Similarly, Barcelona's history can be summarised as before Cruyff and after Cruyff. Barca, of course, were successful in Spain, particularly after Laszlo Kubala, the wonderfully gifted and bullishly strong Hungarian, signed for the club. However, Johan Cruyff's arrival as a player in 1973 was followed by his return as a revolutionary coach in 1988.
"He was the ideological founder of the new Barca," says Lowe of the great Dutchman. He points out that Cruyff only won one La Liga as a player, but his influence as a coach was powerful, with Pep Guardiola gaining a place under Cruyff as a player and subsequently being heavily influenced by his mentor.
Yet Barcelona only won the club's first European Cup in 1992, when they beat Sampdoria at Wembley under Cruyff.
"Barcelona came late to the party in Eurpoean terms. There is a nice line from Henrik Larsson after Barca won their second European Cup in 2006. He said: 'You have to win this now and again to be a big club'."
Barca have now won the trophy on four occasions but this surely is an underachievement for a side regularly lauded as the greatest of all time?
"Charly Rexach [once Cruyff's assistant] said: 'We did not win the EC because we had this sort of veto and we were hardly ever in it," says Lowe. This speaks to the feeling that Barca were unjustly penalised by both the regime and domestic referees. It still took them five attempts to win the cup. An outstanding team can win it at the first attempt.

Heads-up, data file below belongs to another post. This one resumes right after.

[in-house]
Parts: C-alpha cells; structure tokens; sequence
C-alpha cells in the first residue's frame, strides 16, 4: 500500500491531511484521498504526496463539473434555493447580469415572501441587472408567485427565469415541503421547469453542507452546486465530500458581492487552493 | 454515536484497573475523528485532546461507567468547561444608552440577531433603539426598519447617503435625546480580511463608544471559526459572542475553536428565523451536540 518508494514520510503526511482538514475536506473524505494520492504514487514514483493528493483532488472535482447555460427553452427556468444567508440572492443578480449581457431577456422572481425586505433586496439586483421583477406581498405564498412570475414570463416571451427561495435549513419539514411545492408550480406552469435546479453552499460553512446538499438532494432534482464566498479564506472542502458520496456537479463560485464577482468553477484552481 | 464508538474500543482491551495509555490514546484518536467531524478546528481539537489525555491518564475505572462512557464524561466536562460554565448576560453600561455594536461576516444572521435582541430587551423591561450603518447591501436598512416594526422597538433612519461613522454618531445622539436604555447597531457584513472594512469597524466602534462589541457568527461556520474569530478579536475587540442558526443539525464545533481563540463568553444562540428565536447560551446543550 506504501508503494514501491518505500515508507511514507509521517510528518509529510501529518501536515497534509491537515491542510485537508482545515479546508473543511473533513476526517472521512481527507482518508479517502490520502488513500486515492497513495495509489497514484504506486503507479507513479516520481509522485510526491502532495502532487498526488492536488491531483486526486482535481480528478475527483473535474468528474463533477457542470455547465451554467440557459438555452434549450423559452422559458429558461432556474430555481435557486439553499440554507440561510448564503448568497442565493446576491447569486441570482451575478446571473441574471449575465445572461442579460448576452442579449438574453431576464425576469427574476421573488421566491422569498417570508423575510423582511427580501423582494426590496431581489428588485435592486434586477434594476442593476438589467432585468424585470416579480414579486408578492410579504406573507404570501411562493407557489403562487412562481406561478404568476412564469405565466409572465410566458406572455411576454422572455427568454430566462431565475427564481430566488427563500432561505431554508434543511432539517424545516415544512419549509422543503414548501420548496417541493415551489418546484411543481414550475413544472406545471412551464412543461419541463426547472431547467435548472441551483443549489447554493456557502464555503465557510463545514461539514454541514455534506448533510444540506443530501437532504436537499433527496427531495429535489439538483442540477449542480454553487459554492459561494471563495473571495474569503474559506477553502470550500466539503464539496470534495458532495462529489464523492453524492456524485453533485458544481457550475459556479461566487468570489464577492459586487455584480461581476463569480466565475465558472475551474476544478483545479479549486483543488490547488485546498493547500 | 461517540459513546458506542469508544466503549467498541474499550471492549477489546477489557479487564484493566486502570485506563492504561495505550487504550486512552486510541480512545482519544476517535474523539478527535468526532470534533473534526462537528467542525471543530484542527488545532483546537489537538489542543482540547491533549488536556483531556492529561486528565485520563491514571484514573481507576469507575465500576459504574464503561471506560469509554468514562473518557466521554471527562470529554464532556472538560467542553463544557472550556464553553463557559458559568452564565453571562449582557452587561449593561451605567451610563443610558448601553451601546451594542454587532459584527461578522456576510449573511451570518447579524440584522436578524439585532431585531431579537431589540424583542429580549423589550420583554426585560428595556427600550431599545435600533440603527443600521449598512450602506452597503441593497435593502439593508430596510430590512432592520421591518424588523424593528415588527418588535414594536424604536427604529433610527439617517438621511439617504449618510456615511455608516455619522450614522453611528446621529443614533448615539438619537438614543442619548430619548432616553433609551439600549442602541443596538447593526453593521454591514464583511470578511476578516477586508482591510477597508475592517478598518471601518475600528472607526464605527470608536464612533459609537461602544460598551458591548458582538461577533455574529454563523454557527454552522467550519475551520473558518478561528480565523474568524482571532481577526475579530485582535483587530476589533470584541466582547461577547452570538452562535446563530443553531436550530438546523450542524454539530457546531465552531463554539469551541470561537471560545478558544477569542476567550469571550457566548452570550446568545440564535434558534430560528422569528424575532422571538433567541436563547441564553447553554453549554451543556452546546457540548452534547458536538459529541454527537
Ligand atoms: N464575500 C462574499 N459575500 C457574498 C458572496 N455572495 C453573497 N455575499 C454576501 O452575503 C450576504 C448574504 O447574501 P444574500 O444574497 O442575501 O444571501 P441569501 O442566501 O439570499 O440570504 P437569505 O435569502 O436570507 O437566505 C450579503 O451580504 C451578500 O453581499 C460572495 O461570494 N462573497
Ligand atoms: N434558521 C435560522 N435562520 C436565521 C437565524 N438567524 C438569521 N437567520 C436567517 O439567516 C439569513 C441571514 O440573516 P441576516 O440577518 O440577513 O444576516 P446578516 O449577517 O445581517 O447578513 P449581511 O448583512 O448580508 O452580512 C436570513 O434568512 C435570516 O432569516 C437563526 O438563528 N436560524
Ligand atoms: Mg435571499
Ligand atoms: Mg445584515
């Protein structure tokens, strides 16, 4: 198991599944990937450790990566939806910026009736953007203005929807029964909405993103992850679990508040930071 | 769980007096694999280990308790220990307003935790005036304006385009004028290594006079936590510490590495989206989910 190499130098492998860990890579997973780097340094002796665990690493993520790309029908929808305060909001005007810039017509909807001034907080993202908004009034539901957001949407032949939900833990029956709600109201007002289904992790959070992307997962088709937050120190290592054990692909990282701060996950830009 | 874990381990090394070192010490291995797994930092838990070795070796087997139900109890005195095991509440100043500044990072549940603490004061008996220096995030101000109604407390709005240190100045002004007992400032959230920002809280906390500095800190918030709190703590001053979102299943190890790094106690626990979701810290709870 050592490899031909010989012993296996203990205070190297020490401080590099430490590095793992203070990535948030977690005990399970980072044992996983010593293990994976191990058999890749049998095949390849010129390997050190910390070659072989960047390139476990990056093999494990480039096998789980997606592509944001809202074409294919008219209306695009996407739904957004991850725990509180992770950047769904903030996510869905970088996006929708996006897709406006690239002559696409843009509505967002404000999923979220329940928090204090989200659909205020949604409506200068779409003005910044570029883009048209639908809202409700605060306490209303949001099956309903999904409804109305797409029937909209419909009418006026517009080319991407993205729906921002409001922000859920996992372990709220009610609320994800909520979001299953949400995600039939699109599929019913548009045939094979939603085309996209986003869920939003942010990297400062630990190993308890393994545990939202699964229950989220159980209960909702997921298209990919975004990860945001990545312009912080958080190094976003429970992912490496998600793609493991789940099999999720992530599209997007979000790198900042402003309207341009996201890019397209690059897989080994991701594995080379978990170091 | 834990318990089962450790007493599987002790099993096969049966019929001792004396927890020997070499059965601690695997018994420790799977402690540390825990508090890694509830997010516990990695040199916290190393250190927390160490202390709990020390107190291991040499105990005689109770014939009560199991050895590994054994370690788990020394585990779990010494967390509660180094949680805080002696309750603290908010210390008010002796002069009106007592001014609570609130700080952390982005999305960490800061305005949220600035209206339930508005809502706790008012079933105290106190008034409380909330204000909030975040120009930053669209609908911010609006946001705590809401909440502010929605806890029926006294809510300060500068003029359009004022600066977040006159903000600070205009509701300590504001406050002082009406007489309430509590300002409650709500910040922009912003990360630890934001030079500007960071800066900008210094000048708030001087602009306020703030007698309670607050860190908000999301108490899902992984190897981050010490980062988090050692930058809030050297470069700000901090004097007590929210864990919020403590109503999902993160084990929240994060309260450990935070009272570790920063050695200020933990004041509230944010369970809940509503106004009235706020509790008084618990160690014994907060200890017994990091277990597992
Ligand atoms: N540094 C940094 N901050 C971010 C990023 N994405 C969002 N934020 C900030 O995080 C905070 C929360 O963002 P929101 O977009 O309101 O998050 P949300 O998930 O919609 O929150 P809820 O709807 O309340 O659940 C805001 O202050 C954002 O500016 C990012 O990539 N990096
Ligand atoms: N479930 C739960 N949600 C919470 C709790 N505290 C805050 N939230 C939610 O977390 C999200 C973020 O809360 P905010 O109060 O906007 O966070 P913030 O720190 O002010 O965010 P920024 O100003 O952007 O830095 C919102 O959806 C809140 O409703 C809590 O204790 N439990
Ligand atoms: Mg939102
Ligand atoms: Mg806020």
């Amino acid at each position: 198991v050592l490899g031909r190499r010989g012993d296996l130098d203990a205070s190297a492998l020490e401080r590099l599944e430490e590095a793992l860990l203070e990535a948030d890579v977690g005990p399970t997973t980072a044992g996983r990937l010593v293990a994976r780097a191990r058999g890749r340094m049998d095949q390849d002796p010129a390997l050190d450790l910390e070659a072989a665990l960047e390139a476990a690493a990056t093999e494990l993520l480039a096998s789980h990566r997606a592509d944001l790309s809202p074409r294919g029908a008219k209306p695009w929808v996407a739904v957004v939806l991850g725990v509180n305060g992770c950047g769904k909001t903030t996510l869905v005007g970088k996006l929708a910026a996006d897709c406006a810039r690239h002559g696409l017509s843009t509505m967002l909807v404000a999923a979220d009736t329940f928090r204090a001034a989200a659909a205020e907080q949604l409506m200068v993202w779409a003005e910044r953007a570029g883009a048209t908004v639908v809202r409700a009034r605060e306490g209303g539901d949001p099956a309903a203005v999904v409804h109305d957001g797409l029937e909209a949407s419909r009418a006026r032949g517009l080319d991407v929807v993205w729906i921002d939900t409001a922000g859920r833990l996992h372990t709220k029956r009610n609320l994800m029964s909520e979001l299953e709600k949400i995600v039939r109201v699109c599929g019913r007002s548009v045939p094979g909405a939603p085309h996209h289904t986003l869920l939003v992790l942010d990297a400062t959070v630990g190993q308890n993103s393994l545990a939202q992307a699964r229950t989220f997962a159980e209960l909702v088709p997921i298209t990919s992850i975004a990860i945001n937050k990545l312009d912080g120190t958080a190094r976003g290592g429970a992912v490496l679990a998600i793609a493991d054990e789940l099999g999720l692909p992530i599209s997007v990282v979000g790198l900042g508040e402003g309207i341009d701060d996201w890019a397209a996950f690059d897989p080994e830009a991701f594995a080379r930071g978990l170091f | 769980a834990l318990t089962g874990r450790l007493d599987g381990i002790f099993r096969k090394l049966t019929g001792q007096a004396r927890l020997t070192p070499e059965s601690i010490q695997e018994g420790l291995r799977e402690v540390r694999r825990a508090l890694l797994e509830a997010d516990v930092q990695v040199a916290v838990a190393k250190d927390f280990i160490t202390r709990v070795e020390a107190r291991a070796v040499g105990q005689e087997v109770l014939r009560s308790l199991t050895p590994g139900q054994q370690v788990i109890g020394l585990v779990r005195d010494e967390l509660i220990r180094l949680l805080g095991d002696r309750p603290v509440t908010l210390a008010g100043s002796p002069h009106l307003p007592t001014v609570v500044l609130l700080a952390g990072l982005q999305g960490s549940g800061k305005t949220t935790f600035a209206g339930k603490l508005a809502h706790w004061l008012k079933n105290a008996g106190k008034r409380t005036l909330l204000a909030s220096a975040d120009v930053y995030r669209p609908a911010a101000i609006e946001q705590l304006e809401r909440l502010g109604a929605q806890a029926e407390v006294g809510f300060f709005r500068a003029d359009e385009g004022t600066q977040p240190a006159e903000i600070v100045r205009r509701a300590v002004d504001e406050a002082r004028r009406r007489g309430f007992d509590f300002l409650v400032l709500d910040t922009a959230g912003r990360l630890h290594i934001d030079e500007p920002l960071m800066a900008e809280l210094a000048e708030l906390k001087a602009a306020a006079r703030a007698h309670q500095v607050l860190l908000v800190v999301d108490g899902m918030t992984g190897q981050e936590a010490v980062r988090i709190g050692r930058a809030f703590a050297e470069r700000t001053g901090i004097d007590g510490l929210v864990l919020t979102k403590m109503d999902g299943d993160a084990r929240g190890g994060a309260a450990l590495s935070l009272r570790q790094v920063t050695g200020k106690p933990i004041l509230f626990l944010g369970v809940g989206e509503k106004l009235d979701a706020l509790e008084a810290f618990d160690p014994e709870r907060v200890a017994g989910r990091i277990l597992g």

Lowe says: "I interviewed some of the older Barca players from the lean years and the periods when they were coming up short in Europe. I asked them what they would call a book written about the club in that period. The reply was: 'When We Were S***. There is more than an element of truth in that statement."
There is, too, a misperception about Barca-Real being a long-standing duopoly in the manner of Celtic-Rangers. Atletico Madrid and Athletic Bilbao had sustained periods of dominance before Kubala and Di Stefano brought Barcelona and Real Madrid to the fore.
"Socially they were always big teams, but their dominance only started in the second half of the last century," he says.
But they have now taken a stranglehold on the Spanish game. Since 1985 only Valencia (twice) Atletico Madrid and Deportiva La Coruna have won La Liga, apart from the Big Two.
Every El Clasico has an individual story and Lowe states the narrative this time is clear.
"Both clubs have a new manager," he says of the arrival of Tata Martino at Barca and Carlos Ancellotti at Real. "It feels like virgin territory. The departure of Jose Mourinho has been a weight off everyone's shoulders and it may be a bit calmer. But it could be the debut in the biggest game for the two great pretenders in Gareth Bale and Neymar. This match could be defined as the search for a new era."
Lowe has done El Clasico a service by defining its history.
Fear and Loathing in La Liga: Barcelona vs Real Madrid (Yellow Jersey, £18.99)